Smith Physical Therapy and Running Academy brings concierge health services to Crystal Lake

Alternative model generally provides more personalized care

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CRYSTAL LAKE – By the end of her 15-year tenure as a physical therapist for larger corporations, Denise Smith was servicing 18 patients each day, as she saw her former employers shift focus to quantity over quality.

The work demands that increased patient volume, the Crystal Lake resident said, drove her decision to create Smith Physical Therapy and Running Academy, a new business in the city with a personalized approach to aid area patients and athletes that stands in contrast to Smith’s experience in the corporate world.

She calls it concierge physical therapy, a one-on-one approach that allows her to spend quality time with patients rehabbing from injuries and teach them ways to prevent future injuries.

“When they have my undivided attention and focus, they can get better faster because they don’t have to share their treatment time with other patients,” Smith said. “I don’t have an aide working with me. It’s just me and the patient. We are cutting down the distractions for both the patient and therapist.”

Concierge care in general can cover a gamut of healthcare services that provides patients with services and amenities that may not be covered by typical insurance reimbursements. Demand for the alternative medical model has increased in recent years across the country, as patients seek more personalized care.

Popular in coastal states, concierge physical therapy slowly has started making its way into the Midwest, Smith said. Interested clients can apply for insurance reimbursements to cover the care they receive at the out-of-network Smith Physical Therapy and Running Academy, but they also may have to pay out of pocket or use money from a health savings account to cover the expense.

The goal for Smith is to save patients’ money and not waste it, she said.

Physical therapy patients at a typical insurance-based clinic can expect to pay $480, if they meet their deductible, for eight to 12 sessions over the course of four weeks. A typical concierge practice covers four sessions over four weeks, charging patients $500 total for the sessions, Smith said.

On the surface, patients would be receiving more therapy session for roughly the same cost when visiting an insurance-based clinic.

But concierge practices allow for the therapist to spend more time with individual patients, cutting down the number of visits a patient needs to make over time, she said.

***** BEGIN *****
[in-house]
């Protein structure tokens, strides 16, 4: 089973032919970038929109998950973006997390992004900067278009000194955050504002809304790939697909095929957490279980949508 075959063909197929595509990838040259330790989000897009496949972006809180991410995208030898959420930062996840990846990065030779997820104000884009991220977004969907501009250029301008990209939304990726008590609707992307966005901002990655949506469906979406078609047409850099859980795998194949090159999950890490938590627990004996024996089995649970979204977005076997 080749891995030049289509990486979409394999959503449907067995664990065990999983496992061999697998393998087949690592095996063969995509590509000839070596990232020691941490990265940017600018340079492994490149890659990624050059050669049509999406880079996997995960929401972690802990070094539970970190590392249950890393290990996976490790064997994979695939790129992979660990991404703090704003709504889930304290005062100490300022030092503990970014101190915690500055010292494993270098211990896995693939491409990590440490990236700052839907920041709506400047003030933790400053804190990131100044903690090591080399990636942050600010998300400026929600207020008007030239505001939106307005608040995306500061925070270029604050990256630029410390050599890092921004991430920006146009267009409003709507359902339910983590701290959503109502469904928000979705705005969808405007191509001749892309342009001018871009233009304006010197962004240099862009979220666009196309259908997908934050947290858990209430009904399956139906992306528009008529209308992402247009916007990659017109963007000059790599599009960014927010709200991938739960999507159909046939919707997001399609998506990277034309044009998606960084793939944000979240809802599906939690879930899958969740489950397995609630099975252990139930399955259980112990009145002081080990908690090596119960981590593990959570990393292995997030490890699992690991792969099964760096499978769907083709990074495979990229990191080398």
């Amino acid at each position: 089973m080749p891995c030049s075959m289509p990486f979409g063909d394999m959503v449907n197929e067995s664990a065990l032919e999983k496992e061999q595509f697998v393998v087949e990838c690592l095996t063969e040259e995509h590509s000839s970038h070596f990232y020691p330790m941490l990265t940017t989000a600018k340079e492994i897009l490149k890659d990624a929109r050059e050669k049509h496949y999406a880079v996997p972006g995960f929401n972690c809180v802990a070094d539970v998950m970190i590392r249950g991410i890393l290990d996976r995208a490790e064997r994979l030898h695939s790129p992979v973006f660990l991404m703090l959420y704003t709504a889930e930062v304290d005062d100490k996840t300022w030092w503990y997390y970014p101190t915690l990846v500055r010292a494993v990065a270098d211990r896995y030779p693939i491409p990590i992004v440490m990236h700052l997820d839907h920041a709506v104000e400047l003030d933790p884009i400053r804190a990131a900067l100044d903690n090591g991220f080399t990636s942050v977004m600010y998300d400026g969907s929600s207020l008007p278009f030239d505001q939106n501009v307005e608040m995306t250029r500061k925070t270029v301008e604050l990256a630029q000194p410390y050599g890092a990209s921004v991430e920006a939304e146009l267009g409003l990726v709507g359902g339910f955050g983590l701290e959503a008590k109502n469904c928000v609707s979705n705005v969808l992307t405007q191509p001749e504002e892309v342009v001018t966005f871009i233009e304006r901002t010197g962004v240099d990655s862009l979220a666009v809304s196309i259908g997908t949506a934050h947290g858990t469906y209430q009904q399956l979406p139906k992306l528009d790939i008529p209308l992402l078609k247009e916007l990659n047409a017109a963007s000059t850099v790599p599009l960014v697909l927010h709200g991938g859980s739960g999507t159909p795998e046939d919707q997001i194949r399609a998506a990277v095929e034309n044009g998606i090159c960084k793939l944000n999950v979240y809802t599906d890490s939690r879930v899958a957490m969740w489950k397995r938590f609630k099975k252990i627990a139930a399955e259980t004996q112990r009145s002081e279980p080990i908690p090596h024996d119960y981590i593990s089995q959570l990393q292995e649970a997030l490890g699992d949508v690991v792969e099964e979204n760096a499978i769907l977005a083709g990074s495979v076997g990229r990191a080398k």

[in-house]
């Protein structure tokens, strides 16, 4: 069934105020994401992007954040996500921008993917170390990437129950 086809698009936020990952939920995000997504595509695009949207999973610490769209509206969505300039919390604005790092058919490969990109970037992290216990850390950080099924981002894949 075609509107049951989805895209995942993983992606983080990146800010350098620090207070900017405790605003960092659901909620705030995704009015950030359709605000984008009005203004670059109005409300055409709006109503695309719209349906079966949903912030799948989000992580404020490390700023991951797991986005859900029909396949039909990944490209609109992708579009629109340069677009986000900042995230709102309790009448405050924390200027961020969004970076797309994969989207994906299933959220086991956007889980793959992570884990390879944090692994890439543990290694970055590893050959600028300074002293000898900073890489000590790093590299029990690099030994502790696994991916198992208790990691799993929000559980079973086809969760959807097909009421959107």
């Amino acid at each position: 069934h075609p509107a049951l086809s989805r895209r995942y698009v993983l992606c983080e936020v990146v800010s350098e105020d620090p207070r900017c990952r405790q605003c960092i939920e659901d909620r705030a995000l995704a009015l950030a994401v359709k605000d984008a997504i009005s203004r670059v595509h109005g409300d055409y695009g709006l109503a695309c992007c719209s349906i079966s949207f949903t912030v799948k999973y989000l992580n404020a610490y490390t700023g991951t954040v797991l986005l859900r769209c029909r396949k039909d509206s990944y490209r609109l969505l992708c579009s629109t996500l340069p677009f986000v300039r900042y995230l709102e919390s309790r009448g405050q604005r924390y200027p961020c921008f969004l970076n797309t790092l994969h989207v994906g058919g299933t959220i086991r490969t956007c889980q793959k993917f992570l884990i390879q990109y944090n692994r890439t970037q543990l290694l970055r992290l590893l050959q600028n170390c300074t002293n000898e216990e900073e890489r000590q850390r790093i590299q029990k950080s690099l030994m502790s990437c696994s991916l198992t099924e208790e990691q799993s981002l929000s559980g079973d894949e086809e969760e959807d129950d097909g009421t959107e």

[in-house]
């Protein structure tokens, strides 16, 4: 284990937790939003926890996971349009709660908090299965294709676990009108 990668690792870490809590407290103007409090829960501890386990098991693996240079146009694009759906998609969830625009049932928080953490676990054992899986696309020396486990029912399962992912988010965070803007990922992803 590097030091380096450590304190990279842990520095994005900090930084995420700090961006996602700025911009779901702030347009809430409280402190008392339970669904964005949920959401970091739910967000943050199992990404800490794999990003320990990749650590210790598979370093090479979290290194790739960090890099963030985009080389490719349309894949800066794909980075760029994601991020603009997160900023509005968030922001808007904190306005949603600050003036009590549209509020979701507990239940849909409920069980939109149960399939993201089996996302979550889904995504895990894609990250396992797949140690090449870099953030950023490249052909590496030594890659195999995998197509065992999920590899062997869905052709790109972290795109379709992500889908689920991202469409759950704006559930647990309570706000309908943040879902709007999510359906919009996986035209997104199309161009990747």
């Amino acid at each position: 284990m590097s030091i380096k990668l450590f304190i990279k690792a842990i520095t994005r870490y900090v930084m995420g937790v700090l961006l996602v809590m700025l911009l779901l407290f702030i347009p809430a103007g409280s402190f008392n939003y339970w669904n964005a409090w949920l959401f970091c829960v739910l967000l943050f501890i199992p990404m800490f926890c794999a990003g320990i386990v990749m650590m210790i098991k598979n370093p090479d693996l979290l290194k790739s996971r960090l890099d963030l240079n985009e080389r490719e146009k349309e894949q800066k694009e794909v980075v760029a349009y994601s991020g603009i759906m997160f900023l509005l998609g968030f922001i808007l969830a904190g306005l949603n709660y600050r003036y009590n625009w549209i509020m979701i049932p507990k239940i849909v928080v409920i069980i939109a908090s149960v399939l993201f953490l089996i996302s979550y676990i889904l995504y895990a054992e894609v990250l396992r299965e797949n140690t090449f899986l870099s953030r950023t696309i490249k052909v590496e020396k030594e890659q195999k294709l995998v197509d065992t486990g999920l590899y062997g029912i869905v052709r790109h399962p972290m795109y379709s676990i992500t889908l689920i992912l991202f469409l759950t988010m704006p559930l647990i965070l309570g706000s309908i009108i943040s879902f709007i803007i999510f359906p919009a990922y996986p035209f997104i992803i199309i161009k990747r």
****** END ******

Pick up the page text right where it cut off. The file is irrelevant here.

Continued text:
Patients also will find more benefits with the one-on-one approach since care at insurance-based clinics often is dictated by what a patient’s insurance can cover and not their needs, Smith said.

“A patient has to decide what is the better option, what is more valuable to them. Their time or money?” Smith said. “Do they want undivided attention by the therapist or are they OK with the therapist treating two to four other patients at the same time?”

During her grand-opening festivities earlier in February, Smith hosted numerous open houses to educate the general public, physicians and members of area running clubs about the trendy approach to physical therapy and her new running academy.

Beyond her therapy services, Smith’s running academy is designed for athletes of all skill levels to learn proper running technique – a preventative measure meant to help athletes, regardless of what sport they play, avoid bad form and severe injuries.

Smith said she also is planning to host smaller programs for customers, such as summer camps for high school athletes and “mommy and me” running classes to help moms and their children stay active.

The personalized approach with a focus on preventative care, along with her expertise, should make the new business venture successful, she said.

Aside from her career in physical therapy, Smith last fall worked as a trainer for triathletes from the Russian national team, as they prepared for Olympic trials in Chicago. Her mentor Nicholas Romanov, who coaches the team, approached her about training opportunities in the Chicago area, and she hosted them in Crystal Lake.

“I want to empower people to take control of their bodies,” Smith said.